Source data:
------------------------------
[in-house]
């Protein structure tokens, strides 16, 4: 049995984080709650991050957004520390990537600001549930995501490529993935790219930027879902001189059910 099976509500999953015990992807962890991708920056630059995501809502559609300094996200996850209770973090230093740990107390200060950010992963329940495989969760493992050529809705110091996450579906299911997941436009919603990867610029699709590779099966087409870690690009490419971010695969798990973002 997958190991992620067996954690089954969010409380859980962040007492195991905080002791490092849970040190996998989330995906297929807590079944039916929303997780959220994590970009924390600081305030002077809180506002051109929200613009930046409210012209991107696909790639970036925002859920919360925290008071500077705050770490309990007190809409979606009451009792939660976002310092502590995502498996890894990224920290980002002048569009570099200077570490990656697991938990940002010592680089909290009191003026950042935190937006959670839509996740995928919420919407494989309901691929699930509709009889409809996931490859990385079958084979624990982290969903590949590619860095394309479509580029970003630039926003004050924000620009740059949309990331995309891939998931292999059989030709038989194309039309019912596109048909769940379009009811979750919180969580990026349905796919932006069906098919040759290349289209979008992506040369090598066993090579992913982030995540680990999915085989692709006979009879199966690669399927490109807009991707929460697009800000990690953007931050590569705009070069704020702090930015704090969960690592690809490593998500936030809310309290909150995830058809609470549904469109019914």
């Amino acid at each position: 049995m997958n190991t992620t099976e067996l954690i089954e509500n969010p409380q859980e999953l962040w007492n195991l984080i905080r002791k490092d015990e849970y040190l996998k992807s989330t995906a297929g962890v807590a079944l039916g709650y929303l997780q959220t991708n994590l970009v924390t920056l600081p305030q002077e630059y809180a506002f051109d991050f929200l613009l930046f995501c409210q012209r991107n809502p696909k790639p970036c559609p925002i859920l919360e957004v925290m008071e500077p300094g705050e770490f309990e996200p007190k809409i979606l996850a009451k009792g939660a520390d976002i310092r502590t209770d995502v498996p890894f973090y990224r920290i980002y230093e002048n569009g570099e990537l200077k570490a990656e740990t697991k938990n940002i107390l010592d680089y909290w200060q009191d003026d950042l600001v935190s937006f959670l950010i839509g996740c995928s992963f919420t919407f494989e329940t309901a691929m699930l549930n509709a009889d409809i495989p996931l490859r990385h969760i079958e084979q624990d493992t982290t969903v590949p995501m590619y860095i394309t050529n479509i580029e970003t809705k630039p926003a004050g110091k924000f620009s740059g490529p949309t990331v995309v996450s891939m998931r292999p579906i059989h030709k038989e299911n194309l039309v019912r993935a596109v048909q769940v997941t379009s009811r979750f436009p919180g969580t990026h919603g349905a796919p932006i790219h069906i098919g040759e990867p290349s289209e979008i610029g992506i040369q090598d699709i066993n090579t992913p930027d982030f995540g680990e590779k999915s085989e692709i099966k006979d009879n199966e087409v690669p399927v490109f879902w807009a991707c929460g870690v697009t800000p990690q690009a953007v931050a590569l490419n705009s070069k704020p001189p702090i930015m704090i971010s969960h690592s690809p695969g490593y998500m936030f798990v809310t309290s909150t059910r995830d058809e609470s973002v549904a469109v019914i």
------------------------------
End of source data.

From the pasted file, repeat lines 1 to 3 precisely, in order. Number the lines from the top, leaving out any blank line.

[in-house]
């Protein structure tokens, strides 16, 4: 049995984080709650991050957004520390990537600001549930995501490529993935790219930027879902001189059910 099976509500999953015990992807962890991708920056630059995501809502559609300094996200996850209770973090230093740990107390200060950010992963329940495989969760493992050529809705110091996450579906299911997941436009919603990867610029699709590779099966087409870690690009490419971010695969798990973002 997958190991992620067996954690089954969010409380859980962040007492195991905080002791490092849970040190996998989330995906297929807590079944039916929303997780959220994590970009924390600081305030002077809180506002051109929200613009930046409210012209991107696909790639970036925002859920919360925290008071500077705050770490309990007190809409979606009451009792939660976002310092502590995502498996890894990224920290980002002048569009570099200077570490990656697991938990940002010592680089909290009191003026950042935190937006959670839509996740995928919420919407494989309901691929699930509709009889409809996931490859990385079958084979624990982290969903590949590619860095394309479509580029970003630039926003004050924000620009740059949309990331995309891939998931292999059989030709038989194309039309019912596109048909769940379009009811979750919180969580990026349905796919932006069906098919040759290349289209979008992506040369090598066993090579992913982030995540680990999915085989692709006979009879199966690669399927490109807009991707929460697009800000990690953007931050590569705009070069704020702090930015704090969960690592690809490593998500936030809310309290909150995830058809609470549904469109019914």
């Amino acid at each position: 049995m997958n190991t992620t099976e067996l954690i089954e509500n969010p409380q859980e999953l962040w007492n195991l984080i905080r002791k490092d015990e849970y040190l996998k992807s989330t995906a297929g962890v807590a079944l039916g709650y929303l997780q959220t991708n994590l970009v924390t920056l600081p305030q002077e630059y809180a506002f051109d991050f929200l613009l930046f995501c409210q012209r991107n809502p696909k790639p970036c559609p925002i859920l919360e957004v925290m008071e500077p300094g705050e770490f309990e996200p007190k809409i979606l996850a009451k009792g939660a520390d976002i310092r502590t209770d995502v498996p890894f973090y990224r920290i980002y230093e002048n569009g570099e990537l200077k570490a990656e740990t697991k938990n940002i107390l010592d680089y909290w200060q009191d003026d950042l600001v935190s937006f959670l950010i839509g996740c995928s992963f919420t919407f494989e329940t309901a691929m699930l549930n509709a009889d409809i495989p996931l490859r990385h969760i079958e084979q624990d493992t982290t969903v590949p995501m590619y860095i394309t050529n479509i580029e970003t809705k630039p926003a004050g110091k924000f620009s740059g490529p949309t990331v995309v996450s891939m998931r292999p579906i059989h030709k038989e299911n194309l039309v019912r993935a596109v048909q769940v997941t379009s009811r979750f436009p919180g969580t990026h919603g349905a796919p932006i790219h069906i098919g040759e990867p290349s289209e979008i610029g992506i040369q090598d699709i066993n090579t992913p930027d982030f995540g680990e590779k999915s085989e692709i099966k006979d009879n199966e087409v690669p399927v490109f879902w807009a991707c929460g870690v697009t800000p990690q690009a953007v931050a590569l490419n705009s070069k704020p001189p702090i930015m704090i971010s969960h690592s690809p695969g490593y998500m936030f798990v809310t309290s909150t059910r995830d058809e609470s973002v549904a469109v019914i």